Mark Twain's Birthplace.
No place in Missouri — perhaps no place in the nation — better fits this bill or has done more to exploit it than Hannibal, boyhood home of Samuel Langhorne Clemens, who lived there from 1838 to 1851, before becoming Mark Twain. “America’s Hometown,” as it calls itself, is sited on the Mississippi River, at the intersection of Interstate 72 and U.S. highways 61, 36 and 24, one hundred miles north of St. Louis, 20 miles south of Quincy, Illinois. One corner of this sprawling and otherwise rather derelict port and manufacturing town of 17,757 (down from over 23,000 in the 1930s) draws nearly a half million visitors each year. They spend millions of dollars and directly support hundreds of local jobs. They come to see the sites associated with Twain and his famous literary creations, most of these located in a small area near the river marked by low brick and whitewashed wood-frame buildings.  Centered at the intersection of Hill and Main streets, the Mark Twain Historic District has been listed on the National Register of Historic Places since 1962. At its heart is the restored two-story wood-frame house built by Sam’s Father, John Marshall Clemens, in 1844, and the associated Mark Twain museum.
But many other attractions beckon. Collectively these blur the line between history and fiction: John Marshall Clemens’s law office, Grant’s Drugstore (where père Clemens died), bronze statues of Tom Sawyer and Huck Finn and of young Sam Clemens as a riverboat pilot, the Becky Thatcher and Huck Finn Houses (where the people these characters purportedly were based on lived), the fence Tom Sawyer painted, the Tom Sawyer Diorama (where “sixteen hand-carved scenes walk you through Tom’s Adventures”), and, a little south of town, the Mark Twain Cave (where Tom and Becky got lost and Injun Joe died). Signs indicate the sites of events described in Twain’s books. Young actors dressed as Tom and Becky stroll the restored 19th-century streetscapes on busy days. No less than two theaters regularly showcase actors in white suits and bushy mustaches, offering their competing portrayals of the town’s most famous son. Each Fourth of July holiday Hannibal hosts Tom Sawyer Days, complete with frog jumping and fence painting contests; the 55th annual will occur in 2010, which has also been declared the year of Mark Twain (in honor of the centennial of his death), “a 365-day celebration of the life of America’s most beloved author.” Bed-and-breakfast inns such as the Garth Woodside Mansion (where Twain stayed with friends on some of his many return visits to Hannibal) and the Robards Mansion (where he visited the dying daughter of another old friend in 1902) make much of their connections to the author.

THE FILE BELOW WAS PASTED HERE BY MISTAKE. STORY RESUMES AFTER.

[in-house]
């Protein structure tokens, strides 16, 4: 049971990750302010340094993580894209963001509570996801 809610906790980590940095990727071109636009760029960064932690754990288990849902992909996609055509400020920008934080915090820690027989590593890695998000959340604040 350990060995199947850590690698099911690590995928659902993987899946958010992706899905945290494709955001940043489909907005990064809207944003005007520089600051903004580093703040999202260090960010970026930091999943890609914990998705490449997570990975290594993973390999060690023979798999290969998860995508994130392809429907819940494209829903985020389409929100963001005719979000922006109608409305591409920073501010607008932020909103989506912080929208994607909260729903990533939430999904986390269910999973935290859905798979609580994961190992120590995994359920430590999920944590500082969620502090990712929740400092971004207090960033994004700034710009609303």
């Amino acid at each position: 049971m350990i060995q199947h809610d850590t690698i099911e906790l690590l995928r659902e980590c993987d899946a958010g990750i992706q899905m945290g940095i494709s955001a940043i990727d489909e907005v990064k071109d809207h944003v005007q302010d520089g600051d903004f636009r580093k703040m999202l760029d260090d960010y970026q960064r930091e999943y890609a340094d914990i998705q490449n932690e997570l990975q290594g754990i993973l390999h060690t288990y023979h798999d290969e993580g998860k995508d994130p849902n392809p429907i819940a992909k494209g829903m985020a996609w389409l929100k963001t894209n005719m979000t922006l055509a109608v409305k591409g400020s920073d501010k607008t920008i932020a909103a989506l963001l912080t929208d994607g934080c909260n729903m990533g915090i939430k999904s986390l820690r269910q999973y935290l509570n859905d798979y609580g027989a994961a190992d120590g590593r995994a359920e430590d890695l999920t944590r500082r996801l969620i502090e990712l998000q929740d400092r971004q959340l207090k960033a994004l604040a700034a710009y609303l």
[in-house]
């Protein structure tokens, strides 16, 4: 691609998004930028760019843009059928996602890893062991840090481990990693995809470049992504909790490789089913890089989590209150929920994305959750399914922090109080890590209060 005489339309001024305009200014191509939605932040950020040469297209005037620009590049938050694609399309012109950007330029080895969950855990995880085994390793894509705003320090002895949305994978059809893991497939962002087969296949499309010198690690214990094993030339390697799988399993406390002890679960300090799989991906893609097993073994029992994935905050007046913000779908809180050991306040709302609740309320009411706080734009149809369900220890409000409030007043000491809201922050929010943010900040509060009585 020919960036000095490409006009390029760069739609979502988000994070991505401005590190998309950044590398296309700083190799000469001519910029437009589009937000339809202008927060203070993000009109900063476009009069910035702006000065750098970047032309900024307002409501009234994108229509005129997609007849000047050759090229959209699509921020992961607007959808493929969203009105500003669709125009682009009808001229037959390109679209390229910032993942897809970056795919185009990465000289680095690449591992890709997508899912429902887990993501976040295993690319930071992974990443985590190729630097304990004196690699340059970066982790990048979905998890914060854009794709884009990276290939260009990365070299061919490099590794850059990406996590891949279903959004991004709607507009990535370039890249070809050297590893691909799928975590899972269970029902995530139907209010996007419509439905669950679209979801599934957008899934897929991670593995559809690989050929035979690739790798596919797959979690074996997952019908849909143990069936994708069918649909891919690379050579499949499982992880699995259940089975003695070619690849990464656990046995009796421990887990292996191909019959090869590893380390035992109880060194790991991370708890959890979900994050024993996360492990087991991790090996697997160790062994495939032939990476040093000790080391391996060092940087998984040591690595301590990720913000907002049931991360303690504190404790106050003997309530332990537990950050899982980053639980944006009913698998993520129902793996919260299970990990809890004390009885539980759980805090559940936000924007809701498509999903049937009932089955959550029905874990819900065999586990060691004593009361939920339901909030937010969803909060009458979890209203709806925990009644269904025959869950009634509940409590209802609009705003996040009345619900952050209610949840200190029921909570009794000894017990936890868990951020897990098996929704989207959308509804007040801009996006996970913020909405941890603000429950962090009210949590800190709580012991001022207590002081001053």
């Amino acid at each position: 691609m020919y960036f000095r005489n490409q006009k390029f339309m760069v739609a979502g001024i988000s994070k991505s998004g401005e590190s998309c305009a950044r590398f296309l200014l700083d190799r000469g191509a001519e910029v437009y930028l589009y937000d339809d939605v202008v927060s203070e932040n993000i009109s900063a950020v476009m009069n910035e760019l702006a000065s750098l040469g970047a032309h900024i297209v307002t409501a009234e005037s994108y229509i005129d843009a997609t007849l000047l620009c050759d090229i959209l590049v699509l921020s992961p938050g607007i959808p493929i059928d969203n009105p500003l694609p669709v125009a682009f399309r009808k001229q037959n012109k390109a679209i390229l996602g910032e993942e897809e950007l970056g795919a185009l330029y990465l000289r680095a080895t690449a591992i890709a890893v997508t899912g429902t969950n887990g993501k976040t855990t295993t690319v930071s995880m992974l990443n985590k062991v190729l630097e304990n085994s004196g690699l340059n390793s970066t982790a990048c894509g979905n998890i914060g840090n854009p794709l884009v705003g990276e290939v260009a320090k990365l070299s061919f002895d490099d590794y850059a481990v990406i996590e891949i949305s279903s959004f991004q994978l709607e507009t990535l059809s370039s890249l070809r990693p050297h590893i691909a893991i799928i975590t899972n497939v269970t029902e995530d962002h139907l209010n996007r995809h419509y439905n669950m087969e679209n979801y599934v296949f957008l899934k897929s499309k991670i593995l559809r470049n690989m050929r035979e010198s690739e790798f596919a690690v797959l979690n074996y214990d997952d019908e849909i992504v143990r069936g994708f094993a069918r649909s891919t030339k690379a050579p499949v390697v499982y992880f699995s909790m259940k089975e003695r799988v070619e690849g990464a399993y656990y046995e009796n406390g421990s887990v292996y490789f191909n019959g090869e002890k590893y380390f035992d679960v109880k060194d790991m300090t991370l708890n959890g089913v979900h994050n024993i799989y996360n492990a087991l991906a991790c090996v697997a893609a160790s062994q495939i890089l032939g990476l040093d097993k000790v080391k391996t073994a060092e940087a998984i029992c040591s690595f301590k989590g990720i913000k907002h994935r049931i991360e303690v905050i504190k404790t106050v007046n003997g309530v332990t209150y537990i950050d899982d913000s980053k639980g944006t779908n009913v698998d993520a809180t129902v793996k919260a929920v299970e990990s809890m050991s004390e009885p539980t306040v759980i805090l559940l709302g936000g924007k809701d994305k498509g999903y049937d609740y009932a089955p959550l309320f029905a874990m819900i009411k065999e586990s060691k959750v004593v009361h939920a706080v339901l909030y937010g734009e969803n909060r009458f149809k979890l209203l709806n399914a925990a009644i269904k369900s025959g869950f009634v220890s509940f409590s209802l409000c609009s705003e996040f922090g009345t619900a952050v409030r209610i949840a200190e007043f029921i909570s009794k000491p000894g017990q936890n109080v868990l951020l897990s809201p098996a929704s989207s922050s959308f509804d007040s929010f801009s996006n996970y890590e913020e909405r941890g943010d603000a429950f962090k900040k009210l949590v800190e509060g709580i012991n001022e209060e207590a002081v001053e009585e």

And there is still more. Parks and ball fields, schools and theaters are named for Twain and his characters, as are lodgings and eateries of all sorts. So too are a bank, a lighthouse, a riverboat and other tourist conveyances, an amusement park, a beauty parlor, stores selling all variety of merchandise (including pets and medical and industrial supplies), a retirement home (formerly the Hotel Mark Twain), a mental health counseling center, a printer’s shop, a gas station and an automotive body shop. On Hill Street one can take out “Mark Twain Fried Chicken” from the Mark Twain Dinette and then walk across the street to wash it down with a soft drink pulled from a machine bearing the larger-than-life-size visage of the author. While Twain glowers at them disapprovingly, visitors consume their Mr. Pibbs and a sugar-coated slice of all-American pie — along with a tarted-up, romantically reconstructed representation of our national past, one that scarcely existed outside the realm of literature.